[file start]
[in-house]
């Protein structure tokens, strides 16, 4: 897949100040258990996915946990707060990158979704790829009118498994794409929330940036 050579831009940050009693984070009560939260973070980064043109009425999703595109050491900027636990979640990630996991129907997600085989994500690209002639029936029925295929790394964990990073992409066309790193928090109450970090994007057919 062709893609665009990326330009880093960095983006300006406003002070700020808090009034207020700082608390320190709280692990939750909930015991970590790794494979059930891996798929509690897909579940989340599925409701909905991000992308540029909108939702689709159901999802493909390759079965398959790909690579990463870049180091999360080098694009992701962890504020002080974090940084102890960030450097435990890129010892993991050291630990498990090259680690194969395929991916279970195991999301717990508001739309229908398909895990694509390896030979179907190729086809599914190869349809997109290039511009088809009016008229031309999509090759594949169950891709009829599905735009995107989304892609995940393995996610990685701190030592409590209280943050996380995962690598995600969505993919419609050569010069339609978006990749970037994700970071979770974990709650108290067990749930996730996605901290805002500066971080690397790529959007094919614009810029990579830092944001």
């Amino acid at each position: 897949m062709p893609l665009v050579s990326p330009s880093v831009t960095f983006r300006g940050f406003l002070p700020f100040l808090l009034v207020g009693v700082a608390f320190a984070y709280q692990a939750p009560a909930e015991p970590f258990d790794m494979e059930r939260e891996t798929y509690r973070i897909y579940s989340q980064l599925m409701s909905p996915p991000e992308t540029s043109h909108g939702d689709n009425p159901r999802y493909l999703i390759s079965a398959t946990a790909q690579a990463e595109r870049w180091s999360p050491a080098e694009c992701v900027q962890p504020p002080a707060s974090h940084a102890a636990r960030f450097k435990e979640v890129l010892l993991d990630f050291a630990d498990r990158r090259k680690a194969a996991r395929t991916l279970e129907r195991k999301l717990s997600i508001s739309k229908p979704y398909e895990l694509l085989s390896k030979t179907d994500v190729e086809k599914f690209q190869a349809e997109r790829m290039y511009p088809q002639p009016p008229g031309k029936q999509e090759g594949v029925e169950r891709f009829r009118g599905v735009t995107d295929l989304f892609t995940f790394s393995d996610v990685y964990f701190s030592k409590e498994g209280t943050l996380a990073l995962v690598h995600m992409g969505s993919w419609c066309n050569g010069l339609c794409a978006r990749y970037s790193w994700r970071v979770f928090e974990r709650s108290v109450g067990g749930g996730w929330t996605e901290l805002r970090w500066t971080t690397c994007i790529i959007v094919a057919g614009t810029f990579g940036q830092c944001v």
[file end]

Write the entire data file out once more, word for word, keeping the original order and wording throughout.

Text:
[in-house]
């Protein structure tokens, strides 16, 4: 897949100040258990996915946990707060990158979704790829009118498994794409929330940036 050579831009940050009693984070009560939260973070980064043109009425999703595109050491900027636990979640990630996991129907997600085989994500690209002639029936029925295929790394964990990073992409066309790193928090109450970090994007057919 062709893609665009990326330009880093960095983006300006406003002070700020808090009034207020700082608390320190709280692990939750909930015991970590790794494979059930891996798929509690897909579940989340599925409701909905991000992308540029909108939702689709159901999802493909390759079965398959790909690579990463870049180091999360080098694009992701962890504020002080974090940084102890960030450097435990890129010892993991050291630990498990090259680690194969395929991916279970195991999301717990508001739309229908398909895990694509390896030979179907190729086809599914190869349809997109290039511009088809009016008229031309999509090759594949169950891709009829599905735009995107989304892609995940393995996610990685701190030592409590209280943050996380995962690598995600969505993919419609050569010069339609978006990749970037994700970071979770974990709650108290067990749930996730996605901290805002500066971080690397790529959007094919614009810029990579830092944001």
């Amino acid at each position: 897949m062709p893609l665009v050579s990326p330009s880093v831009t960095f983006r300006g940050f406003l002070p700020f100040l808090l009034v207020g009693v700082a608390f320190a984070y709280q692990a939750p009560a909930e015991p970590f258990d790794m494979e059930r939260e891996t798929y509690r973070i897909y579940s989340q980064l599925m409701s909905p996915p991000e992308t540029s043109h909108g939702d689709n009425p159901r999802y493909l999703i390759s079965a398959t946990a790909q690579a990463e595109r870049w180091s999360p050491a080098e694009c992701v900027q962890p504020p002080a707060s974090h940084a102890a636990r960030f450097k435990e979640v890129l010892l993991d990630f050291a630990d498990r990158r090259k680690a194969a996991r395929t991916l279970e129907r195991k999301l717990s997600i508001s739309k229908p979704y398909e895990l694509l085989s390896k030979t179907d994500v190729e086809k599914f690209q190869a349809e997109r790829m290039y511009p088809q002639p009016p008229g031309k029936q999509e090759g594949v029925e169950r891709f009829r009118g599905v735009t995107d295929l989304f892609t995940f790394s393995d996610v990685y964990f701190s030592k409590e498994g209280t943050l996380a990073l995962v690598h995600m992409g969505s993919w419609c066309n050569g010069l339609c794409a978006r990749y970037s790193w994700r970071v979770f928090e974990r709650s108290v109450g067990g749930g996730w929330t996605e901290l805002r970090w500066t971080t690397c994007i790529i959007v094919a057919g614009t810029f990579g940036q830092c944001v």